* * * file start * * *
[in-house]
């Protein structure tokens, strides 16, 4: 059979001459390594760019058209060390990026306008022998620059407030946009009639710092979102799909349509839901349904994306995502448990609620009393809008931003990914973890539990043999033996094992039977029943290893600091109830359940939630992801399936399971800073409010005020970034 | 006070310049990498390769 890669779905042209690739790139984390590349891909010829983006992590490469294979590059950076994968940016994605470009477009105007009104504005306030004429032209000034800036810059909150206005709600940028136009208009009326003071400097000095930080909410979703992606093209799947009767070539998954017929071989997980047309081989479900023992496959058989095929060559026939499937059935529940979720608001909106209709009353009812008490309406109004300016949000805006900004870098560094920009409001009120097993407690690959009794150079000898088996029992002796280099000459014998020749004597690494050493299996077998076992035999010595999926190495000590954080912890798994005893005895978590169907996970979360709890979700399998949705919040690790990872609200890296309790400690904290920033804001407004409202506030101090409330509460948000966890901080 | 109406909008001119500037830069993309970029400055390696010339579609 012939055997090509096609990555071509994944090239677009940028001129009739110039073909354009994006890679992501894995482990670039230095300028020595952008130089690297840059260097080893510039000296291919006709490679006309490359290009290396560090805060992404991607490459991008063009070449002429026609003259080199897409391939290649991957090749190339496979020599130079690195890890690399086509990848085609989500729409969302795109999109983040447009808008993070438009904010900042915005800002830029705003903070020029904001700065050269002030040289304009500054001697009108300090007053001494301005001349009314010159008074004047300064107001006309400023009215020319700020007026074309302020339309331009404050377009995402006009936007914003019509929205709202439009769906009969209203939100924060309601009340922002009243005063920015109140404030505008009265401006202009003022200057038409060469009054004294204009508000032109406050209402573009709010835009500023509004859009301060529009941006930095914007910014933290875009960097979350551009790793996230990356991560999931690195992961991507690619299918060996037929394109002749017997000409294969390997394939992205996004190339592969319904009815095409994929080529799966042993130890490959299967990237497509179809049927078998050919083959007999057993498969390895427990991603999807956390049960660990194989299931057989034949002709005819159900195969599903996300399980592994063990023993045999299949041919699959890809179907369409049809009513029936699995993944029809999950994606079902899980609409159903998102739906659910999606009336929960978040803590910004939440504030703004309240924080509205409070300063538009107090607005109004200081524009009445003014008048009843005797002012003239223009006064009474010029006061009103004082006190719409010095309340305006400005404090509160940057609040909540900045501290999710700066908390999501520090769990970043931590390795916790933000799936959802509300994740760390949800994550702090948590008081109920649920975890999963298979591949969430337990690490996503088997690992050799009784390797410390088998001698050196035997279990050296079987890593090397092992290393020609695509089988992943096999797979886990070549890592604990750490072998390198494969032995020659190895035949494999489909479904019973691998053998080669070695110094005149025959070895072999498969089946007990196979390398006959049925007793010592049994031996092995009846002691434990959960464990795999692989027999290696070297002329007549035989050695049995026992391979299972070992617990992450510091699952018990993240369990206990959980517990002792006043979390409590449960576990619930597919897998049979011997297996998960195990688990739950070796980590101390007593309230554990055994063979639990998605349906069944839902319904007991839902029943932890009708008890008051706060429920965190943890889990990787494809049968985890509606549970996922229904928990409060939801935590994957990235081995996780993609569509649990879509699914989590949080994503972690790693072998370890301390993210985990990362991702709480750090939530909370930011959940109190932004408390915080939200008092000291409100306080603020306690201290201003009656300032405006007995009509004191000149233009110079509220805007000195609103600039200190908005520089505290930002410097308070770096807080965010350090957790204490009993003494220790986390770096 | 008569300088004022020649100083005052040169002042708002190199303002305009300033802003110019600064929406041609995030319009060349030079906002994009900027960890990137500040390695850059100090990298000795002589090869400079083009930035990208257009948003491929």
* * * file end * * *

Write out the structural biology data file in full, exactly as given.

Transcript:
[in-house]
């Protein structure tokens, strides 16, 4: 059979001459390594760019058209060390990026306008022998620059407030946009009639710092979102799909349509839901349904994306995502448990609620009393809008931003990914973890539990043999033996094992039977029943290893600091109830359940939630992801399936399971800073409010005020970034 | 006070310049990498390769 890669779905042209690739790139984390590349891909010829983006992590490469294979590059950076994968940016994605470009477009105007009104504005306030004429032209000034800036810059909150206005709600940028136009208009009326003071400097000095930080909410979703992606093209799947009767070539998954017929071989997980047309081989479900023992496959058989095929060559026939499937059935529940979720608001909106209709009353009812008490309406109004300016949000805006900004870098560094920009409001009120097993407690690959009794150079000898088996029992002796280099000459014998020749004597690494050493299996077998076992035999010595999926190495000590954080912890798994005893005895978590169907996970979360709890979700399998949705919040690790990872609200890296309790400690904290920033804001407004409202506030101090409330509460948000966890901080 | 109406909008001119500037830069993309970029400055390696010339579609 012939055997090509096609990555071509994944090239677009940028001129009739110039073909354009994006890679992501894995482990670039230095300028020595952008130089690297840059260097080893510039000296291919006709490679006309490359290009290396560090805060992404991607490459991008063009070449002429026609003259080199897409391939290649991957090749190339496979020599130079690195890890690399086509990848085609989500729409969302795109999109983040447009808008993070438009904010900042915005800002830029705003903070020029904001700065050269002030040289304009500054001697009108300090007053001494301005001349009314010159008074004047300064107001006309400023009215020319700020007026074309302020339309331009404050377009995402006009936007914003019509929205709202439009769906009969209203939100924060309601009340922002009243005063920015109140404030505008009265401006202009003022200057038409060469009054004294204009508000032109406050209402573009709010835009500023509004859009301060529009941006930095914007910014933290875009960097979350551009790793996230990356991560999931690195992961991507690619299918060996037929394109002749017997000409294969390997394939992205996004190339592969319904009815095409994929080529799966042993130890490959299967990237497509179809049927078998050919083959007999057993498969390895427990991603999807956390049960660990194989299931057989034949002709005819159900195969599903996300399980592994063990023993045999299949041919699959890809179907369409049809009513029936699995993944029809999950994606079902899980609409159903998102739906659910999606009336929960978040803590910004939440504030703004309240924080509205409070300063538009107090607005109004200081524009009445003014008048009843005797002012003239223009006064009474010029006061009103004082006190719409010095309340305006400005404090509160940057609040909540900045501290999710700066908390999501520090769990970043931590390795916790933000799936959802509300994740760390949800994550702090948590008081109920649920975890999963298979591949969430337990690490996503088997690992050799009784390797410390088998001698050196035997279990050296079987890593090397092992290393020609695509089988992943096999797979886990070549890592604990750490072998390198494969032995020659190895035949494999489909479904019973691998053998080669070695110094005149025959070895072999498969089946007990196979390398006959049925007793010592049994031996092995009846002691434990959960464990795999692989027999290696070297002329007549035989050695049995026992391979299972070992617990992450510091699952018990993240369990206990959980517990002792006043979390409590449960576990619930597919897998049979011997297996998960195990688990739950070796980590101390007593309230554990055994063979639990998605349906069944839902319904007991839902029943932890009708008890008051706060429920965190943890889990990787494809049968985890509606549970996922229904928990409060939801935590994957990235081995996780993609569509649990879509699914989590949080994503972690790693072998370890301390993210985990990362991702709480750090939530909370930011959940109190932004408390915080939200008092000291409100306080603020306690201290201003009656300032405006007995009509004191000149233009110079509220805007000195609103600039200190908005520089505290930002410097308070770096807080965010350090957790204490009993003494220790986390770096 | 008569300088004022020649100083005052040169002042708002190199303002305009300033802003110019600064929406041609995030319009060349030079906002994009900027960890990137500040390695850059100090990298000795002589090869400079083009930035990208257009948003491929």